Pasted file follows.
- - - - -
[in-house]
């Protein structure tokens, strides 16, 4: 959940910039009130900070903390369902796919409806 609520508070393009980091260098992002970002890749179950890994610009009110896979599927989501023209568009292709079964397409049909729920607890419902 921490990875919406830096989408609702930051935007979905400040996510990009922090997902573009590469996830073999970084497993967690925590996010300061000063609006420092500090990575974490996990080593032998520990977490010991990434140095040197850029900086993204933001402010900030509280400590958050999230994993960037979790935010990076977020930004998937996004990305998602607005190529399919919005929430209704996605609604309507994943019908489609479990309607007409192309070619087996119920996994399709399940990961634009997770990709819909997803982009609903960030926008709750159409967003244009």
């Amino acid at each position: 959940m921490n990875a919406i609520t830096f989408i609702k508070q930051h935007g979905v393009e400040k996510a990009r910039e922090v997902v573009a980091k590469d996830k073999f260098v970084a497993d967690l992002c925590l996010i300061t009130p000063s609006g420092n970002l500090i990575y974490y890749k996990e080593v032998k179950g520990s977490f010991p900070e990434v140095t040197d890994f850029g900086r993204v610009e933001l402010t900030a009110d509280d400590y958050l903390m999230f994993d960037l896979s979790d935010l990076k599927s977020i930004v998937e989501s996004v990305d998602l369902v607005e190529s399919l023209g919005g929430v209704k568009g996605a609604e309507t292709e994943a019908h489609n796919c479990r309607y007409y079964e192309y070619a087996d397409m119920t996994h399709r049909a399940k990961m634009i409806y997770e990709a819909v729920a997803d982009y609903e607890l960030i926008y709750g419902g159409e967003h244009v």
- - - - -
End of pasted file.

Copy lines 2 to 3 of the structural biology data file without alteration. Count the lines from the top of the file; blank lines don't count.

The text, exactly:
């Protein structure tokens, strides 16, 4: 959940910039009130900070903390369902796919409806 609520508070393009980091260098992002970002890749179950890994610009009110896979599927989501023209568009292709079964397409049909729920607890419902 921490990875919406830096989408609702930051935007979905400040996510990009922090997902573009590469996830073999970084497993967690925590996010300061000063609006420092500090990575974490996990080593032998520990977490010991990434140095040197850029900086993204933001402010900030509280400590958050999230994993960037979790935010990076977020930004998937996004990305998602607005190529399919919005929430209704996605609604309507994943019908489609479990309607007409192309070619087996119920996994399709399940990961634009997770990709819909997803982009609903960030926008709750159409967003244009």
């Amino acid at each position: 959940m921490n990875a919406i609520t830096f989408i609702k508070q930051h935007g979905v393009e400040k996510a990009r910039e922090v997902v573009a980091k590469d996830k073999f260098v970084a497993d967690l992002c925590l996010i300061t009130p000063s609006g420092n970002l500090i990575y974490y890749k996990e080593v032998k179950g520990s977490f010991p900070e990434v140095t040197d890994f850029g900086r993204v610009e933001l402010t900030a009110d509280d400590y958050l903390m999230f994993d960037l896979s979790d935010l990076k599927s977020i930004v998937e989501s996004v990305d998602l369902v607005e190529s399919l023209g919005g929430v209704k568009g996605a609604e309507t292709e994943a019908h489609n796919c479990r309607y007409y079964e192309y070619a087996d397409m119920t996994h399709r049909a399940k990961m634009i409806y997770e990709a819909v729920a997803d982009y609903e607890l960030i926008y709750g419902g159409e967003h244009v």